SUPPORTERS of administration candidate Manuel Roxas II are circulating a comic book portraying him as the hero and savior during Super Typhoon ‘‘Yolanda’’ in 2013, but survivors and critics slammed the depiction as “a fairytale,” given the government’s failure to deliver timely and effective assistance in the storm’s aftermath.
Distributed by Roxas supporters during the birthday celebration of a political ally in Imus, Cavite, on Sunday, the 28-page comic book “Sa Gitna ng Unos (In the Midst of Disaster)” features the life and times of the administration bet, and highlighted his actions in Tacloban City when the killer typhoon struck.
But Yolanda survivor Marissa Cabaljao said the comic book was a revision of history.
“That he came out with that comic book shows how desperate he is to show that he actually did something,” Cabaljao told The Standard in Filipino. That is far from the truth and reality that what he did and did not do resulted in the death of thousands of people. This was criminal negligence. He is cleaning his name and washing his hands of the tragedy.”
In the days following Yolanda, the administration came under fierce criticism for its slow response to the typhoon, which killed more than 6,000 people, left 1.9-million homeless and destroyed 90 percent of the structures in Tacloban and other cities in the Visayas. Five days after the typhoon struck, survivors continued to struggle with basic necessities such as food, water, and shelter while remote towns in Leyte and Samar had yet to be reached by aid.
But the comic book depicted Roxas in glowing terms, saying he was one of the first who responded before, during, and after the storm.
“Even Mar nearly lost his life at the onslaught of the Yolanda,” the comic strip said, adding that no communication lines and electricity were available during the time that Yolanda ravaged Eastern Visayas.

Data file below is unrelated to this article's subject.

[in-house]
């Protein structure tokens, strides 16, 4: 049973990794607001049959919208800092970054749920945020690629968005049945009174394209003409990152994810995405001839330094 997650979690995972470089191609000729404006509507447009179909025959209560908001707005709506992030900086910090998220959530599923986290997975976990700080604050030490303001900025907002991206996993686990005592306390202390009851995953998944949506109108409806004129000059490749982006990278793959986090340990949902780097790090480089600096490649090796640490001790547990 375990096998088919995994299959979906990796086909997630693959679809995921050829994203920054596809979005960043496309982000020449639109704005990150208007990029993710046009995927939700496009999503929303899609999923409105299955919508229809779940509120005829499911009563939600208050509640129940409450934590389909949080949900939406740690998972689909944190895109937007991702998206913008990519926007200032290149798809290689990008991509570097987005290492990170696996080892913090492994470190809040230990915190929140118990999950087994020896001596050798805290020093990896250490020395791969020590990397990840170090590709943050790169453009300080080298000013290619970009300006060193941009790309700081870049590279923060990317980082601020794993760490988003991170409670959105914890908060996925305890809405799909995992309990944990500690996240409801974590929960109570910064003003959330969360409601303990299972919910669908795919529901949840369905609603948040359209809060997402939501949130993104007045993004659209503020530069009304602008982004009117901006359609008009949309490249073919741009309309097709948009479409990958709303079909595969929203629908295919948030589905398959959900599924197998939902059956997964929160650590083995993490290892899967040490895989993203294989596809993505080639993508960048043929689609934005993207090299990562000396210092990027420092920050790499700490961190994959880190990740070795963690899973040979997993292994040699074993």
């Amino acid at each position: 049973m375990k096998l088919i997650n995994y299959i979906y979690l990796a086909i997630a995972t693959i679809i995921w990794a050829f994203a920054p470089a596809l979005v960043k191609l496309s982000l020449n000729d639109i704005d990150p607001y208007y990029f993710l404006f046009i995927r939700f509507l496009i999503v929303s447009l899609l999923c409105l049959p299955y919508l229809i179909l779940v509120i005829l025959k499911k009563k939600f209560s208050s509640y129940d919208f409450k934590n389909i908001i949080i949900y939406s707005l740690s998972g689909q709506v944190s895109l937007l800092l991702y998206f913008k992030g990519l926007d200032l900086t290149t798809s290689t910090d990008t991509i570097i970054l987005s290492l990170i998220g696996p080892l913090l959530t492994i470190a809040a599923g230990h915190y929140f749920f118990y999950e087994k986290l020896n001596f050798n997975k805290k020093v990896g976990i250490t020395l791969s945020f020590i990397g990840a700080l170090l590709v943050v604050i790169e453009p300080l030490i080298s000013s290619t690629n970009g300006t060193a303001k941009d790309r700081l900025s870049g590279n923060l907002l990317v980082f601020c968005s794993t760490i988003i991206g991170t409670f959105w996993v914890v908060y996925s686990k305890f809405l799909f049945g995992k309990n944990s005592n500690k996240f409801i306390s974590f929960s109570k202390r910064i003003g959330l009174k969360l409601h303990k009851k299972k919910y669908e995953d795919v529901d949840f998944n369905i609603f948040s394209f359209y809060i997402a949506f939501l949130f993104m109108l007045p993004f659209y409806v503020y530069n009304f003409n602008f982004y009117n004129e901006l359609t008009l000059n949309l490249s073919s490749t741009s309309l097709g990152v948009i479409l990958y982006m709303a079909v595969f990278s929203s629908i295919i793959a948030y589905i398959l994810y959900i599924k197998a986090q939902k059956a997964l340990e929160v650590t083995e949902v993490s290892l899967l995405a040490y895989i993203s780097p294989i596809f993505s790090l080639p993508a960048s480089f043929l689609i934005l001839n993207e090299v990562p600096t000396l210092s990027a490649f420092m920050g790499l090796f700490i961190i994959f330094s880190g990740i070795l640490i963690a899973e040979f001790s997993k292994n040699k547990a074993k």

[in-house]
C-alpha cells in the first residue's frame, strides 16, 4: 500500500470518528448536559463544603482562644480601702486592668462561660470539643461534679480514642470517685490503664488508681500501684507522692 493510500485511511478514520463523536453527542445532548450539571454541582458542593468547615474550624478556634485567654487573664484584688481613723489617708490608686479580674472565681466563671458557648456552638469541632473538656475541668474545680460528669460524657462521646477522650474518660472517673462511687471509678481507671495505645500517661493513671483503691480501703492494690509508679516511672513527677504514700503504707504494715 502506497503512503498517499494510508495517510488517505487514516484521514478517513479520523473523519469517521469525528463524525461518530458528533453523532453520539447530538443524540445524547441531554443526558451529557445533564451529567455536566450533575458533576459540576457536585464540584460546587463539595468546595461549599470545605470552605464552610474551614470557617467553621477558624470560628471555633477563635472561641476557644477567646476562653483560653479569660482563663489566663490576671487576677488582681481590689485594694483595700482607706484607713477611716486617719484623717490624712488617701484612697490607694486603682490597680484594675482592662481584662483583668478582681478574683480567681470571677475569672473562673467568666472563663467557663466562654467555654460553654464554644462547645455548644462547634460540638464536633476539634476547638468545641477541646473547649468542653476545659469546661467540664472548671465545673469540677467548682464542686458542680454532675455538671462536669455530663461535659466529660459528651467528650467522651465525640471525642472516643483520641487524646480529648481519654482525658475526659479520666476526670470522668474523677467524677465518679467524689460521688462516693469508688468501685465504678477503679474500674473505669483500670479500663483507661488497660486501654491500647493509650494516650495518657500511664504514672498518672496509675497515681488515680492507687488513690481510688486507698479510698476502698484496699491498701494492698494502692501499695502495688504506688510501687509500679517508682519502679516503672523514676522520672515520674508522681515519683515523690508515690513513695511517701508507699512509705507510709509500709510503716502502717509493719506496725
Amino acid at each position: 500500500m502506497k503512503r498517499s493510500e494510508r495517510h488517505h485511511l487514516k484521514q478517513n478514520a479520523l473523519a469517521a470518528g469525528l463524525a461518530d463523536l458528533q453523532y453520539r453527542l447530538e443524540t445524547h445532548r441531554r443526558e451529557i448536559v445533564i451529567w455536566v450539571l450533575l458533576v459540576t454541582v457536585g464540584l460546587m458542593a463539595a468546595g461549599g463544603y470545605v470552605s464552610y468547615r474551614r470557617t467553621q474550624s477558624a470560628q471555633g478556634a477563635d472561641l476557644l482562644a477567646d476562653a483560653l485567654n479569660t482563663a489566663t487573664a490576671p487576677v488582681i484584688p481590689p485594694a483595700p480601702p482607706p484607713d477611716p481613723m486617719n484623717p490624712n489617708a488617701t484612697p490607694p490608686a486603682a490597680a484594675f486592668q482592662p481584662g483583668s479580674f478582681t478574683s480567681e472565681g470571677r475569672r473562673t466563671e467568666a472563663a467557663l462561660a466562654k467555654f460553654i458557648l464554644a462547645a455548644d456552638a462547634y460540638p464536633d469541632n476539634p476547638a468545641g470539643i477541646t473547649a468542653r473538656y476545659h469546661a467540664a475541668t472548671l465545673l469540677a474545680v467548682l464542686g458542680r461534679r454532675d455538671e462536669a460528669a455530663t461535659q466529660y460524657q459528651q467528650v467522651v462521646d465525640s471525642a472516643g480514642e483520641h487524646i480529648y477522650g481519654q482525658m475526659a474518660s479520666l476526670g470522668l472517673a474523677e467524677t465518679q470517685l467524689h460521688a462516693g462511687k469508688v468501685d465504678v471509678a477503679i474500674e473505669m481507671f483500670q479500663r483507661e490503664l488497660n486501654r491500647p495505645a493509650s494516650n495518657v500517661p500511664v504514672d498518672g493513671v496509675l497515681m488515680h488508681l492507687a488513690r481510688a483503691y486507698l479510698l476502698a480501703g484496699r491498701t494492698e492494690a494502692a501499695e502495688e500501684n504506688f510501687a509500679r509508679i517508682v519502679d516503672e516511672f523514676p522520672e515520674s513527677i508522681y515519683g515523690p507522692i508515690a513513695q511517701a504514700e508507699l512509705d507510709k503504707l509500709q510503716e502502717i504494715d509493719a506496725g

“Mar was at the middle of the depressing scenario,” the comic book said.
It also attacked Tacloban City Mayor Alfred Romualdez for partying the night before Yolanda struck, and said a video that showed him reminding him that “You are a Romualdez and the President is an Aquino” had been spliced to make him look bad.
But Bayan Muna Rep. Carlos Zarate said portraying Roxas as a hero of the Yolanda survivors was “a gross misrepresentation of what happened in Eastern Visayas... and a clear whitewashing of the government’s incompetence and criminal negligence.”
He added that the Roxas’ revisionism was “a grave insult to the victims of Yolanda.”
1-BAP party-list Rep. Silvestre Bello III said the more Roxas tries to fool the people and show them he thinks they are stupid, the more he will lose their support.
“It’s ridiculous and it will bring him down more,” Bello said.
“The whole nation witnessed how incompetent he was in handling the Yolanda crisis. No amount of propaganda can resurrect him,” he added.
ACT Teachers party-list Rep. Antonio Tinio said: “The people of Eastern Visayas know the truth and they have decided to junk him in the polls.”
Buhay party-list Rep. Lito Atienza said Roxas should “stop the fairy tales.”
A spokesman for presidential candidate and Davao City Mayor Rodrigo Duterte described the comic book as “comical.”
“It is a fantasy,” said Peter Laviña, Duterte’s spokesman.
In defense of Roxas, the comic book said “numbers cannot lie,” referring to the P4.012-billion budget earmarked by the Aquino administration for recovery efforts.
The comic book also said Roxas was unfairly put in a bad light after another photo of Roxas sliding off a motorcycle at the height of Typhoon ‘‘Ruby’’ went viral on the Internet.
The comic book reiterated Roxas’ statement that he had been kept out of the loop during the ill-fated Mamasapano police operation that killed 44 police commandos, even though he headed the Interior and Local Government department at the time.
The comic highlighted Roxas’ wedding to Korina Sanchez, and how they opted for a simple wedding so they could donate P3 million to victims of tropical storm ‘‘Ondoy.’’
The comic did not mention Roxas’ stint as Transportation secretary, however, or the problems that plagued Metro Manila’s urban train system under his watch.
Roxas’ spokesman, Rep. Barry Gutierrez, said the comic book was “made by his supporters” to belie the mounting critricism against the ruling party’s bet.
“The comic book was made by supporters who wished to inform our countrymen of what Mar did during Yolanda,” Gutierrez said.
“This was made due to the continued spread of lies about his deeds. Dramatization is an important part of the medium. We have long shown the truth about Mar’s actions in Yolanda. His record is clear, and we stand by it,” he added. With Rio N. Araja
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